Shortly after the invasion of Ukraine, the White House dispatched a delegation of former and defense and national security — including Green and Medeiros — to Taiwan to reassure the self-governed democratic island off the Chinese coast. China has vowed to unify the two and hasn’t ruled out force to do so.
The juxtaposition of these events shows the dilemma but also the opportunity for Biden.
White House press secretary Karine Jean-Pierre said Biden will not be visiting the Korean Demilitarized Zone (DMZ) this trip. He visited the area as vice president in 2013 and while serving in the Senate.
Sullivan, though, continued to repeat that U.S. intelligence continues to show that North Korean leader Kim Jon Un, who ramped up missile launches in 2002, could launch a long-range missile test, nuclear test, or both in the days leading into, on, or after the president’s trip to the region.
“We are preparing for all contingencies, including the possibility that such a provocation would occur while we are in Korea or in Japan,” Sullivan told reporters.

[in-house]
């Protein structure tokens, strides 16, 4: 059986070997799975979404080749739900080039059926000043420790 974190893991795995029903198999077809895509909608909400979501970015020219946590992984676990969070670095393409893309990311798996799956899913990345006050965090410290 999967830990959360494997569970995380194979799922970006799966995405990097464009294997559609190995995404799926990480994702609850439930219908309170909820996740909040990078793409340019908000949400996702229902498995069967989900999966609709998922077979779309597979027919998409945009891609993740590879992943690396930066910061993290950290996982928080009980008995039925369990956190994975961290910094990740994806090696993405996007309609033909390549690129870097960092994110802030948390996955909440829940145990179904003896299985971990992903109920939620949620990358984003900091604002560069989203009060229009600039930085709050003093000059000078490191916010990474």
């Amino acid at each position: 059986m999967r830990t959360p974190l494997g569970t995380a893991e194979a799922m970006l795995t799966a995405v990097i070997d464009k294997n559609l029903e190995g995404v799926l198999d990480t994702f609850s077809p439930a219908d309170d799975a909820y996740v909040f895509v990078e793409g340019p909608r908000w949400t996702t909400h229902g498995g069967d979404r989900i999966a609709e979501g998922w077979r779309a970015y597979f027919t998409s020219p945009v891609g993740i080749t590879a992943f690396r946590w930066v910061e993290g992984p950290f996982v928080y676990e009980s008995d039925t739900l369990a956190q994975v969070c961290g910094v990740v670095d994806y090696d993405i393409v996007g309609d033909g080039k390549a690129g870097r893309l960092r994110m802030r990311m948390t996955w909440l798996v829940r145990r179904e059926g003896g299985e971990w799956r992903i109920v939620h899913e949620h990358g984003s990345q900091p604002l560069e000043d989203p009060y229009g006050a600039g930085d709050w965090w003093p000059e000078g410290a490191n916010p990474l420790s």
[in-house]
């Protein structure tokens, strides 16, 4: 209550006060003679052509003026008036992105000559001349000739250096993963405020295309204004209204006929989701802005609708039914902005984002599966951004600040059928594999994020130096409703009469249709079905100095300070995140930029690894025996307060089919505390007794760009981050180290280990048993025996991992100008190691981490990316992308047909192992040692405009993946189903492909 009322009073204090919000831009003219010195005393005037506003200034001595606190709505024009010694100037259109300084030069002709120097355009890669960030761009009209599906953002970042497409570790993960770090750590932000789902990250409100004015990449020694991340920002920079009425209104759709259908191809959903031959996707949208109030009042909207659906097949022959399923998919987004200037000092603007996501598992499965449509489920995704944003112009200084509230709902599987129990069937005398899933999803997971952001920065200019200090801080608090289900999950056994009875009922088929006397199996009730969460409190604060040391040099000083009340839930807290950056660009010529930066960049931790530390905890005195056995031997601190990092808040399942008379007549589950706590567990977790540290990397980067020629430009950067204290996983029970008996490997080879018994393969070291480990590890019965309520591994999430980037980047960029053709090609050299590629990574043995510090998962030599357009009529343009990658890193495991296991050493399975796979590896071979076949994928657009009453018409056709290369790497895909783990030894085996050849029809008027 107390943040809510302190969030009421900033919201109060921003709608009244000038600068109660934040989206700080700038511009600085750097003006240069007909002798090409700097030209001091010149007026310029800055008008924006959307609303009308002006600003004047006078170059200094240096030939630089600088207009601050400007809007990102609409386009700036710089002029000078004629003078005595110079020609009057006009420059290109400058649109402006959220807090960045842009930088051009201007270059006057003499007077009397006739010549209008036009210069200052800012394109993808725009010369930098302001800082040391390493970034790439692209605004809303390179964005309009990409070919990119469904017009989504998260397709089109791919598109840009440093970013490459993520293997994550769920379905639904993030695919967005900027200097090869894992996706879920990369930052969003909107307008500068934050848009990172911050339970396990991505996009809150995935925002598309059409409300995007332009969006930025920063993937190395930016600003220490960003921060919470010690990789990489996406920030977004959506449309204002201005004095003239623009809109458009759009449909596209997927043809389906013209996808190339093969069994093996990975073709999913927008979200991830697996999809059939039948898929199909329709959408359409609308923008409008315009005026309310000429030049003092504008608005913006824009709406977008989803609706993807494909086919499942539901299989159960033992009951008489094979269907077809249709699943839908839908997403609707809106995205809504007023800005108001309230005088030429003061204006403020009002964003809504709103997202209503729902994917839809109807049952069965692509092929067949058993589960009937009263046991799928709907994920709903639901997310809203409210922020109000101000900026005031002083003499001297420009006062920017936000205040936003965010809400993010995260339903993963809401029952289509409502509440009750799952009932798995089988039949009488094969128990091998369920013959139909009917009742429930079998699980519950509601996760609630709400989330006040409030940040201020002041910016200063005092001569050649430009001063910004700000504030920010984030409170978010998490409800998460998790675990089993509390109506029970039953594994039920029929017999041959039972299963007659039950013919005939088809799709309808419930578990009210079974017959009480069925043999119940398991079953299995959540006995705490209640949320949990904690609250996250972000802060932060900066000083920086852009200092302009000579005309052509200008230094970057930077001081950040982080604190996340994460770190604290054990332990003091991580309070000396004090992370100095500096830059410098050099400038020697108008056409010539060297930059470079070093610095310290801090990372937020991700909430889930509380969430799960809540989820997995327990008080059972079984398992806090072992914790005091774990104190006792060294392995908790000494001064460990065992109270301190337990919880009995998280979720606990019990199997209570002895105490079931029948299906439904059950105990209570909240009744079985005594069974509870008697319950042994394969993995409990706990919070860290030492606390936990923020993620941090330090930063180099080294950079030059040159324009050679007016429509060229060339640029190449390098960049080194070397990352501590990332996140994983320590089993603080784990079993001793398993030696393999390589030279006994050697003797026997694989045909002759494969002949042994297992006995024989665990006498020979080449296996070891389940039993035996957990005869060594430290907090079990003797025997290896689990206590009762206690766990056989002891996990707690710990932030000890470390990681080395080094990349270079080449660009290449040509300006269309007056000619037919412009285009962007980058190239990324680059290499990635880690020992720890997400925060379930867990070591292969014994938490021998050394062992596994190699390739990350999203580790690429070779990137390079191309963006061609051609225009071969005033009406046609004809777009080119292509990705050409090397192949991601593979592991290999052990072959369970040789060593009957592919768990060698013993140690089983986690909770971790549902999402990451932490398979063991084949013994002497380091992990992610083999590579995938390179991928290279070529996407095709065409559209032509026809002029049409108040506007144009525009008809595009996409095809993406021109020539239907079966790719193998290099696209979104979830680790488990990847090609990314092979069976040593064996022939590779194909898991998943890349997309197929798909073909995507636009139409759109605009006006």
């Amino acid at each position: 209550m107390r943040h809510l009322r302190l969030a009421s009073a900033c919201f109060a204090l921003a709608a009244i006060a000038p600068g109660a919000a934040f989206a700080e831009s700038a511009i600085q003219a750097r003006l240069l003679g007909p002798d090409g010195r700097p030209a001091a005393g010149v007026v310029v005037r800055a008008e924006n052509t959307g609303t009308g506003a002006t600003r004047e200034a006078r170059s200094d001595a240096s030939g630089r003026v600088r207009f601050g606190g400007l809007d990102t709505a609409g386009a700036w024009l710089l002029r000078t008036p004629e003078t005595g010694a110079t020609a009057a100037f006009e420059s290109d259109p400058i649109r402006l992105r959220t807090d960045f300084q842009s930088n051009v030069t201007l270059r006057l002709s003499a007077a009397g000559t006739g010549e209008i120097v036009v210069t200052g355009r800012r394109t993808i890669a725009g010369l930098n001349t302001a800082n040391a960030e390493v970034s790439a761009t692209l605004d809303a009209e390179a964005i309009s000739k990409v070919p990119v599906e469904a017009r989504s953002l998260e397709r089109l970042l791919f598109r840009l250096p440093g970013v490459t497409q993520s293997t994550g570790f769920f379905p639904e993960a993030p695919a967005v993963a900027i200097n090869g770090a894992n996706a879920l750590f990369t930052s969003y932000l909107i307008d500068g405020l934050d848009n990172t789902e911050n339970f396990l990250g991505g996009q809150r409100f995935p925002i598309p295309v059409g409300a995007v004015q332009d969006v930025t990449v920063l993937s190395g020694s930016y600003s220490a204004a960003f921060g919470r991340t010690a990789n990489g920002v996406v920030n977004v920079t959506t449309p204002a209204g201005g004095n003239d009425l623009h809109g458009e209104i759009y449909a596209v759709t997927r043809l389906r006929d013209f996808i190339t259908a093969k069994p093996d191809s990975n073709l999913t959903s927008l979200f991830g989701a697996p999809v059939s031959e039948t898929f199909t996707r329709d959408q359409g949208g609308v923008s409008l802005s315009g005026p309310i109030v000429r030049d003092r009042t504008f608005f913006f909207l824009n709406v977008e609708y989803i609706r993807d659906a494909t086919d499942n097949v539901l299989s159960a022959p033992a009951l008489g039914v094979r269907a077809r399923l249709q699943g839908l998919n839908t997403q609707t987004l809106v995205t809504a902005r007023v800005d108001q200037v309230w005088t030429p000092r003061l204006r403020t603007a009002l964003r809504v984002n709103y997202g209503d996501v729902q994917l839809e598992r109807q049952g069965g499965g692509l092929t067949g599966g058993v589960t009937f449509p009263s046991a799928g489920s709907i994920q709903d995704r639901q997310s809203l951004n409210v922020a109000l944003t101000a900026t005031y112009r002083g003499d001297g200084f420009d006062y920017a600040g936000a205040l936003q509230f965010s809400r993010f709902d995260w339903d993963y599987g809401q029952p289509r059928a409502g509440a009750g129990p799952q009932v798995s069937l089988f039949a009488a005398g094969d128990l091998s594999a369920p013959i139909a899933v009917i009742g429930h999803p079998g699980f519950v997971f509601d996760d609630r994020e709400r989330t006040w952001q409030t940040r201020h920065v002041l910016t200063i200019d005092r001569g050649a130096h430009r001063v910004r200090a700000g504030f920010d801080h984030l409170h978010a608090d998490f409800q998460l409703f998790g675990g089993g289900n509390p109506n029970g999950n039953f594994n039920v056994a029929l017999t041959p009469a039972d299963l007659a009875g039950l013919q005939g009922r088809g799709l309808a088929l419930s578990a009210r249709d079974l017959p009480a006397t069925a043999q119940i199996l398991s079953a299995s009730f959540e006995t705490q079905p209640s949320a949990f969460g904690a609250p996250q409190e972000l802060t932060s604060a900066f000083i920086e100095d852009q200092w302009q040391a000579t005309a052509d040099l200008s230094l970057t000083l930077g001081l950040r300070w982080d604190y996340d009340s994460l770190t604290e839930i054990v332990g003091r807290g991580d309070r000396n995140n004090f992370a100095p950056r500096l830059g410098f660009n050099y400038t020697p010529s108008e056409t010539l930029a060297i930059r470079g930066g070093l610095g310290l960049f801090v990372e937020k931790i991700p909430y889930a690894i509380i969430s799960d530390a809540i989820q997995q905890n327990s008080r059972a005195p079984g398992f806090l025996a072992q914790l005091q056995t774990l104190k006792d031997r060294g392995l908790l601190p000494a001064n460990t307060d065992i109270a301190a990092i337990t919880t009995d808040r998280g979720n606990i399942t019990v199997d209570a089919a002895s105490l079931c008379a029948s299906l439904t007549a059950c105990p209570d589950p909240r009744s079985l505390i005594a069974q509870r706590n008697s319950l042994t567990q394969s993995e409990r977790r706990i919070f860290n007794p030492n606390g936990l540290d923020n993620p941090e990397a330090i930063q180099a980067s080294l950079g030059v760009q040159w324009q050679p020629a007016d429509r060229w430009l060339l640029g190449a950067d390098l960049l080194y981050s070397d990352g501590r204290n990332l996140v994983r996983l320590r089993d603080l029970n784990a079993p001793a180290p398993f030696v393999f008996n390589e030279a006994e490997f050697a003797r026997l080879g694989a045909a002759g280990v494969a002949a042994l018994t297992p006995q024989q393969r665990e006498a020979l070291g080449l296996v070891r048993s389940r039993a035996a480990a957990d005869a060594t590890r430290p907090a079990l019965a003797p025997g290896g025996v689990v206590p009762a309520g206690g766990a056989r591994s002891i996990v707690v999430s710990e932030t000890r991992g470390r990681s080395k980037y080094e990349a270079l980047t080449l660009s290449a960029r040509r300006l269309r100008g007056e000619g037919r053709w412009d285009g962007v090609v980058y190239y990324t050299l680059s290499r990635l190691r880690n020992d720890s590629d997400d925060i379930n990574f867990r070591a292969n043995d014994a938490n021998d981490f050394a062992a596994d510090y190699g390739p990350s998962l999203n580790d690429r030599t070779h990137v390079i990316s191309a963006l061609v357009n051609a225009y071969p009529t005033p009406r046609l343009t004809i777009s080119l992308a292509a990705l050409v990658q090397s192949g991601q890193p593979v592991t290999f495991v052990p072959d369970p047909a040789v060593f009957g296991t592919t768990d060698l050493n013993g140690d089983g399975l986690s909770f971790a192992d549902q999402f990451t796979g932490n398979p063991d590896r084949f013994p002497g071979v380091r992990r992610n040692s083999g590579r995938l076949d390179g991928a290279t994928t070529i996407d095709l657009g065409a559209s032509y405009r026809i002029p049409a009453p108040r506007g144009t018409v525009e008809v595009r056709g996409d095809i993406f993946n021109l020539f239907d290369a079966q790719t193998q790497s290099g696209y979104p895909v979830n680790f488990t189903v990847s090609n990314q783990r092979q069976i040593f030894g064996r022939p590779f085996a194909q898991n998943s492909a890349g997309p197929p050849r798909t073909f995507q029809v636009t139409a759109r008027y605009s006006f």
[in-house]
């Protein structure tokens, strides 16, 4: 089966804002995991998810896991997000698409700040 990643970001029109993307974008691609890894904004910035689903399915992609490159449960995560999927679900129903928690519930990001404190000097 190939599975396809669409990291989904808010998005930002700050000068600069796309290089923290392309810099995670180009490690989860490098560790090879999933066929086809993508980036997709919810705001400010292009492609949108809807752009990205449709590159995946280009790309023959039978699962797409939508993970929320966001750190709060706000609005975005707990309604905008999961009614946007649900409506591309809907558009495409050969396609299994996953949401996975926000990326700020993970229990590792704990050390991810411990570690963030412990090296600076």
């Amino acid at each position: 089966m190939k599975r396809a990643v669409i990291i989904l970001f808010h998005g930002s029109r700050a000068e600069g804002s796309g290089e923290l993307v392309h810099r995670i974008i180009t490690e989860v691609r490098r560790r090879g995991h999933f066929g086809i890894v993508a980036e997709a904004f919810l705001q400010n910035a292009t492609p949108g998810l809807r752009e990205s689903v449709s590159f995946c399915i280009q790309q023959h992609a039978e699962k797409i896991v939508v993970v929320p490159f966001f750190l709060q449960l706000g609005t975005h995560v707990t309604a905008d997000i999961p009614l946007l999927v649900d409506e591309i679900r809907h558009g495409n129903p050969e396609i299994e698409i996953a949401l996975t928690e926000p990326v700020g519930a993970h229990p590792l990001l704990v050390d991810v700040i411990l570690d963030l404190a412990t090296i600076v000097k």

In Japan, Biden will meet with Japanese Prime Minister Fumio Kishida to discuss economic relations and global security issues, including North Korea, and they launch a new economic initiative for the region.
“The Indo-Pacific Economic Framework, IPEF, as we affectionately call it, is a 21st century economic arrangement, a new model designed to tackle new economic challenges,” Sullivan said. “From setting the rules of the digital economy, to ensuring secure and resilient supply chains, to managing the energy transition, to investing in clean modern high standards infrastructure.”
And while in Tokyo, Biden will also participate in a second in-person Quad summit with his counterparts from Australia, India and Japan. They last met in September at the White House.